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American Dictionary of the English Language

Webster's Dictionary 1828

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Yield


YIELD, verb transitive

1. To produce, as land, stock or funds; to give in return for labor, or as profit. Lands yield not more than three per cent annually; houses yield four or five percent. Maiz on good land, yields two or three hundred fold.

2. To produce, in general. Most vegetable juices yield a salt.

3. To afford; to exhibit. The flowers in spring yield a beautiful sight.

4. To allow; to concede; to admit to be true; as, to yield the point in debate. We yield that there is a God.

5. To give, as claimed of right; as, to yield due honors; to yield due praise.

6. To permit; to grant.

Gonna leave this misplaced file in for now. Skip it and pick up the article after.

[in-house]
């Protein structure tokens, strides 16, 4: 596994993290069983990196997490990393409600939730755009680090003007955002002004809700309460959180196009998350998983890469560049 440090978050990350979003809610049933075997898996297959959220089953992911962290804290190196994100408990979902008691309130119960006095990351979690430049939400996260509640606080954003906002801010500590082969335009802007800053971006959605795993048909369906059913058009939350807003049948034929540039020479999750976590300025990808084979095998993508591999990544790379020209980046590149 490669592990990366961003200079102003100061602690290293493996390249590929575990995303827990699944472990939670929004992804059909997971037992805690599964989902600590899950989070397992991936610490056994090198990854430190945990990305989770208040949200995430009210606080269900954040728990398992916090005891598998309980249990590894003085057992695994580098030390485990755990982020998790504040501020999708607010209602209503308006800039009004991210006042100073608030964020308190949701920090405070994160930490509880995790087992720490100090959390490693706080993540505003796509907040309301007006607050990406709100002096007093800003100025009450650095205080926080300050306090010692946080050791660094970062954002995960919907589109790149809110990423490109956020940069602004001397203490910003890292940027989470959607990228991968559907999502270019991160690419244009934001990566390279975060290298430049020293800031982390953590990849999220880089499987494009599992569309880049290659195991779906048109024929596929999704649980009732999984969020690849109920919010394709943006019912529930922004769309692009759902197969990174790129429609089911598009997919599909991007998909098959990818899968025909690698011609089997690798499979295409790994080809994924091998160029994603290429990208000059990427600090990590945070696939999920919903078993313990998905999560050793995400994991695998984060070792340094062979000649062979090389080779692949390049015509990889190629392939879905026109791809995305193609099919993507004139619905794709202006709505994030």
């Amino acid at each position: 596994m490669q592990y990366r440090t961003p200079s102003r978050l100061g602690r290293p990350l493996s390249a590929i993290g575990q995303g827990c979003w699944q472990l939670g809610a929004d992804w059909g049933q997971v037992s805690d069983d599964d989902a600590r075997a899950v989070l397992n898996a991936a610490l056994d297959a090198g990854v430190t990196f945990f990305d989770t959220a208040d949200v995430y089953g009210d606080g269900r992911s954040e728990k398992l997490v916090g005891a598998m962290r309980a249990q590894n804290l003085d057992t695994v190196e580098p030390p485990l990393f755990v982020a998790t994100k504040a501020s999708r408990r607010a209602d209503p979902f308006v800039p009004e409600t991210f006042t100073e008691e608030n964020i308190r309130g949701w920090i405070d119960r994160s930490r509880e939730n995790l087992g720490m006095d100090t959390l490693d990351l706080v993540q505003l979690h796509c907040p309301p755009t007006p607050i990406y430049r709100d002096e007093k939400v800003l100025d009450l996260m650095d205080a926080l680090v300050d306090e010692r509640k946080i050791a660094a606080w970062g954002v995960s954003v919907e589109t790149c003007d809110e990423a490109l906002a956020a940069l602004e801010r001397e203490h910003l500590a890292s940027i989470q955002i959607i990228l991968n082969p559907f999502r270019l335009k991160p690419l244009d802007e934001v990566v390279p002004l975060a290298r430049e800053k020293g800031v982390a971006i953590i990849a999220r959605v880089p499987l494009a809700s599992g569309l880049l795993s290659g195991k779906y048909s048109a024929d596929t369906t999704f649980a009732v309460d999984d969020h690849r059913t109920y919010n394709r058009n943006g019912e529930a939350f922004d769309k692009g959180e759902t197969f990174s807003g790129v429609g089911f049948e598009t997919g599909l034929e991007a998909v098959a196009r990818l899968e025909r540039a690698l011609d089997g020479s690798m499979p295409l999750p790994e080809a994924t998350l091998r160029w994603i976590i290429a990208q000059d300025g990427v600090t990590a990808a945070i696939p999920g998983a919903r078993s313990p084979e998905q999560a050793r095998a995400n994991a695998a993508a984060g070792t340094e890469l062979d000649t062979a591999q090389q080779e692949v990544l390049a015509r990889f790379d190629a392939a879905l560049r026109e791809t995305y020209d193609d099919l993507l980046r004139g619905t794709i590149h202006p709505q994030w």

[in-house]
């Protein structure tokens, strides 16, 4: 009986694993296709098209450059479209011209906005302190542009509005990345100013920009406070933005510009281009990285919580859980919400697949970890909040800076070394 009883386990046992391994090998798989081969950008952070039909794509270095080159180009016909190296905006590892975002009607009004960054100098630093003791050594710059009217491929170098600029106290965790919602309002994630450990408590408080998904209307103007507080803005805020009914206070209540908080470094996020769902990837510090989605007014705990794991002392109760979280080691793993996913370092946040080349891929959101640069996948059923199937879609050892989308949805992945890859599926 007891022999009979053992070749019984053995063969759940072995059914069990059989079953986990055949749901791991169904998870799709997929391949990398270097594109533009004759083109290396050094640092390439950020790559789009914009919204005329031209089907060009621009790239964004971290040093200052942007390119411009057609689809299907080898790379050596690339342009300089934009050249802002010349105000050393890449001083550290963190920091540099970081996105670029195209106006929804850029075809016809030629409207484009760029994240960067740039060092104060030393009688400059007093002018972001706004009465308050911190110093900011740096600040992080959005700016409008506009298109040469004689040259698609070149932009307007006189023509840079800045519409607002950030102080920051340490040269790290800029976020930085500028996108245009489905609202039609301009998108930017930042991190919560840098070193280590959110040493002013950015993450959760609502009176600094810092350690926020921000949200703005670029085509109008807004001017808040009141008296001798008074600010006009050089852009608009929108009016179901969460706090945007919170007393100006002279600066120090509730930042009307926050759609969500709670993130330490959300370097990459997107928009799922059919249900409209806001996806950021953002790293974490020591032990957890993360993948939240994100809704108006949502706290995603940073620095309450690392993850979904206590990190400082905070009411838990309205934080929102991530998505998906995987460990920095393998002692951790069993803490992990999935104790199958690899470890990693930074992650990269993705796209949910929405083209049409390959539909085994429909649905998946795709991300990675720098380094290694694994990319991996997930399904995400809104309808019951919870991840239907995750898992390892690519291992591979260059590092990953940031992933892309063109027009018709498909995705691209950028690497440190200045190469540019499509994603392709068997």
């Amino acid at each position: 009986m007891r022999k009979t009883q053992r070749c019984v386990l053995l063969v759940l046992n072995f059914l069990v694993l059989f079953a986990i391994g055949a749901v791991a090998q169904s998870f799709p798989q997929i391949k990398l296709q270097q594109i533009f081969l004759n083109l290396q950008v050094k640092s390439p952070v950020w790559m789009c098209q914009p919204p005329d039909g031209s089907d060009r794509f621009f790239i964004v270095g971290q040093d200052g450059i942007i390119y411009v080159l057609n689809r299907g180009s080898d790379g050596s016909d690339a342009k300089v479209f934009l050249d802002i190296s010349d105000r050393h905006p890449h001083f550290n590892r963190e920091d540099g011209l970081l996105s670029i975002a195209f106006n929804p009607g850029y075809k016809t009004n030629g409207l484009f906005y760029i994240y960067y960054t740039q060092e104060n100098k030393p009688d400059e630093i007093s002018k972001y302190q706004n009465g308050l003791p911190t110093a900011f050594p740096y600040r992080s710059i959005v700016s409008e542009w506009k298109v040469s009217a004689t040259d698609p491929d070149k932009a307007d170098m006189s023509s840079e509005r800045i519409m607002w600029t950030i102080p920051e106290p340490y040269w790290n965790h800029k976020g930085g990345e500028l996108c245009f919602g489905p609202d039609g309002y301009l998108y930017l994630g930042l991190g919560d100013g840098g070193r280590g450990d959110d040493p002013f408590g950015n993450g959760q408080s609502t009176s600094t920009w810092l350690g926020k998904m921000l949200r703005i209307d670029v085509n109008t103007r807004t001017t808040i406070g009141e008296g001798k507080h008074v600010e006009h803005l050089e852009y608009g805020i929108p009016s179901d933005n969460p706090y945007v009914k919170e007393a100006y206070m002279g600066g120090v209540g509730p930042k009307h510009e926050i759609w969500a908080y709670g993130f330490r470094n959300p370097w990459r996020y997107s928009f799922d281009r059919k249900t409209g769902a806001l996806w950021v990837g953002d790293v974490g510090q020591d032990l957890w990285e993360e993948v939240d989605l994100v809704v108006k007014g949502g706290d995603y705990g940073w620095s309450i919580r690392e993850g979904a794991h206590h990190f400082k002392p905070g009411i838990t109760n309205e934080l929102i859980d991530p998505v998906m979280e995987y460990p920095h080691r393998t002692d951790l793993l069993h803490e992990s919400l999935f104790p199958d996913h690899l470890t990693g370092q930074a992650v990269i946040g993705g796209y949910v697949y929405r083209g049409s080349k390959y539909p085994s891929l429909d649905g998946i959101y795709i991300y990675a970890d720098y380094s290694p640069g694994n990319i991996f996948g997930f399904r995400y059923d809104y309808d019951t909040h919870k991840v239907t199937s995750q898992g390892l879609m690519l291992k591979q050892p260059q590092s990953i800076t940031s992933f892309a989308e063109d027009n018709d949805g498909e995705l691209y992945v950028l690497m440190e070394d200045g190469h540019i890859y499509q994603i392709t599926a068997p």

Life is but air, that yields a passage to the whistling sword.

7. To emit; to give up. To yield the breath, is to expire.

8. To resign; to give up; sometimes with up or over; as, to yield up their own opinions. We yield the place to our superiors.

9. To surrender; sometimes with up; as, to yield a fortress to the enemy; or to yield up a fortress.

YIELD, verb intransitive

1. To give up the contest; to submit.

He saw the fainting Grecians yield

2. To comply with; as, I yielded to his request.

3. To give way; not to oppose. We readily yield to the current of opinion; we yield to customs and fashions.

4. To give place, as inferior in rank or excellence. They will yield to us in nothing.

Tell me in what more happy fields the thistle springs, to which the lily yields?